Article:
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YG Acoustics Sonja XV

YG Acoustics Sonja XV

Thursday morning, September 8th, I attended a private unveiling of the new YG Acoustics flagship four-column, twenty-driver, Sonja XV loudspeaker, created to celebrate YG’s upcoming 15-year anniversary (2002­–2017). As a guest of Dick Diamond, YG’s Director of Sales & Marketing, and Bill Parish, owner of GTT Audio-Video, I was treated to over three hours of access to this remarkable new loudspeaker at GTT’s location in Long Valley, NJ, some forty minutes west of Newark. (See the press release here.)

Over 18 months in development, the XV represents everything founder Yoav Geva has learned and can employ in building a statement loudspeaker. One of the first things that sets the Sonja XV apart from other YG products, and any of its competition as well, is the new BilletDome tweeter (pictured below).

Closeup view of the BilletDome tweeter

Tweeters must handle extreme acceleration that alternates thousands of times a second, generating something on the order of 1000 G’s. (By way of comparison, fighter pilots must be conditioned to handle up to 9 G’s, less than one one-hundredth that of what a tweeter must endure.) YG wanted to find a way to build a tweeter that did not suffer the natural roll-off above 20kHz like soft domes, and that would be free of the ringing and resonances common to all metallic-based dome tweeters above their upper-frequency limit. After considerable thought and effort, the solution was found combining a stiff, light, airframe machined from aluminum billet, covered by, and supporting, a resonance-free soft dome material.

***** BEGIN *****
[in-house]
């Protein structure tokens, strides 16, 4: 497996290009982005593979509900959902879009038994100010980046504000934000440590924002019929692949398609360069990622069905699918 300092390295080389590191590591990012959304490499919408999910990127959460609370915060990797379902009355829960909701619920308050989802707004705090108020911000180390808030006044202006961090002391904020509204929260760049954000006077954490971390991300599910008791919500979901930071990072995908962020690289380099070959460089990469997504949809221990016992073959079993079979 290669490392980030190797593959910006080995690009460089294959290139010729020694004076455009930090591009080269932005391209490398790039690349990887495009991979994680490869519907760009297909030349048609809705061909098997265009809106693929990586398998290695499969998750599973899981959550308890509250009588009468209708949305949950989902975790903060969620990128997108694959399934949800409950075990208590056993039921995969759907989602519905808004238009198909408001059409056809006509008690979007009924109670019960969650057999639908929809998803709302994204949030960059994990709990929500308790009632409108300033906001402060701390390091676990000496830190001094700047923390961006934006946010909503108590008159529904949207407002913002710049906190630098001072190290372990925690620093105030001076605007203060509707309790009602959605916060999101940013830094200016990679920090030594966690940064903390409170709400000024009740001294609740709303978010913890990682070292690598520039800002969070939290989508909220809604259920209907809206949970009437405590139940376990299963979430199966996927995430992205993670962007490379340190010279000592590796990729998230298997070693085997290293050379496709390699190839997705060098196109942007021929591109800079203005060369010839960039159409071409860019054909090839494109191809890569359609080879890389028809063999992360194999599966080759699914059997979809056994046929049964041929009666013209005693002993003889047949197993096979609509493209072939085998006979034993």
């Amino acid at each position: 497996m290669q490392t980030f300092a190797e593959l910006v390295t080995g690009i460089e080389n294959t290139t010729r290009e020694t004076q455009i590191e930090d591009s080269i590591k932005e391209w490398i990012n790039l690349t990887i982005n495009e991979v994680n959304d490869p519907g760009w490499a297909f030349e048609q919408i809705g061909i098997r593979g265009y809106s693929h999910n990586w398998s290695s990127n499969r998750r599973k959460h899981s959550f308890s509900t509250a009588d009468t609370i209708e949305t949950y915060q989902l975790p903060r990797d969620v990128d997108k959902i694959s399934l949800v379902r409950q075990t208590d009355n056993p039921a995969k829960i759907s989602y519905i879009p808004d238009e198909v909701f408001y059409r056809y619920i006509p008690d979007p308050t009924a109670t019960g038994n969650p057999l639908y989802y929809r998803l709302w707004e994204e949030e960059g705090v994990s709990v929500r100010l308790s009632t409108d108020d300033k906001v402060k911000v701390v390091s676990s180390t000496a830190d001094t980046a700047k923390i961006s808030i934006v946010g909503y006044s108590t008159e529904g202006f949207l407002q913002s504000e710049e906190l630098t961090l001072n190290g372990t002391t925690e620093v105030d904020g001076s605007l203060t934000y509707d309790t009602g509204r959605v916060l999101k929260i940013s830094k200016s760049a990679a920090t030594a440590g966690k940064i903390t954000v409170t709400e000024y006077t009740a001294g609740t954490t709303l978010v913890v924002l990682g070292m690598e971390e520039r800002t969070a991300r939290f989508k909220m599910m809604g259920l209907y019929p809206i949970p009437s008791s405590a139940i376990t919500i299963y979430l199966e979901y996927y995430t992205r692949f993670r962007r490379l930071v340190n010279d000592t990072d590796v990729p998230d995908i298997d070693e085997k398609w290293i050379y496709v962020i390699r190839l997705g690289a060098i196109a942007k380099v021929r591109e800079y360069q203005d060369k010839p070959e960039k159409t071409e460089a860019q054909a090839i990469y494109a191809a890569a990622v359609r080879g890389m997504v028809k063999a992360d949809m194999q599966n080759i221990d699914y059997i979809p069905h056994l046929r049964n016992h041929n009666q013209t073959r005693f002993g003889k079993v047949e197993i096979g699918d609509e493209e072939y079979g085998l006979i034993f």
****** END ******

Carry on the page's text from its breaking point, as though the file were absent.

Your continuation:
The result is BilletDome, which like every other constituent part of YG loudspeakers, from each BilletCore driver, right down to the speaker cable binding posts, is fabricated in the YG factory in Arvada, CO, immediately north west of Denver. Weighing just 30 milligrams (about one one-thousandth of an ounce), the unique airframe supports critical sections up to 14 times thicker than the typical hard dome, and YG says it represents the most complex mechanical invention they have developed to date. For more info, YG has posted a video about the new tweeter technology.

I saw in-house test results comparing three different domed tweeters: a titanium dome, a beryllium dome, and the YG BilletDome. Using a calibrated laboratory-grade force gauge to assess the structural integrity of each, the titanium dome failed at just 0.72 pounds of force, roughly equivalent to 900 Gs. The beryllium made it to 1.02 pounds, roughly equivalent to 1300 G’s. YG’s new BilletDome withstands nearly half again as much force as the beryllium dome, or 1.465 pounds, nearly 1800 G’s, before it fails. Even these exemplary test results didn’t prepare me for how exceptional this tweeter would sound.

Bill had assembled an exceptionally transparent and articulate system in GTT’s 20′ by 35′ by 11′ primary listening room (pictured below). Sources were the Kronos Pro Limited Edition turntable, featuring the new SCPS1 power supply, or DC Accumulator (itself an absolute marvel), the Black Beauty tonearm, and an Air Tight Opus 1 cartridge, feeding an Audionet PAM G2 phonostage for analog, while an Audionet ART G3 CD player (with EPX power supply) and the DNC Streaming DAC (with EPS G2 power supply) provided ones and zeros. The preamp was the Audionet Pre G2, feeding two pair of Audionet MAX mono amps, used in left/right bi-amped configuration, and all cabling was Kubala-Sosna Elation series. The resultant system would retail for roughly $600k.

Photo of the rest of the demo system at GTT Audio-Video

Photo of the primary listening room at GTT Audio-Video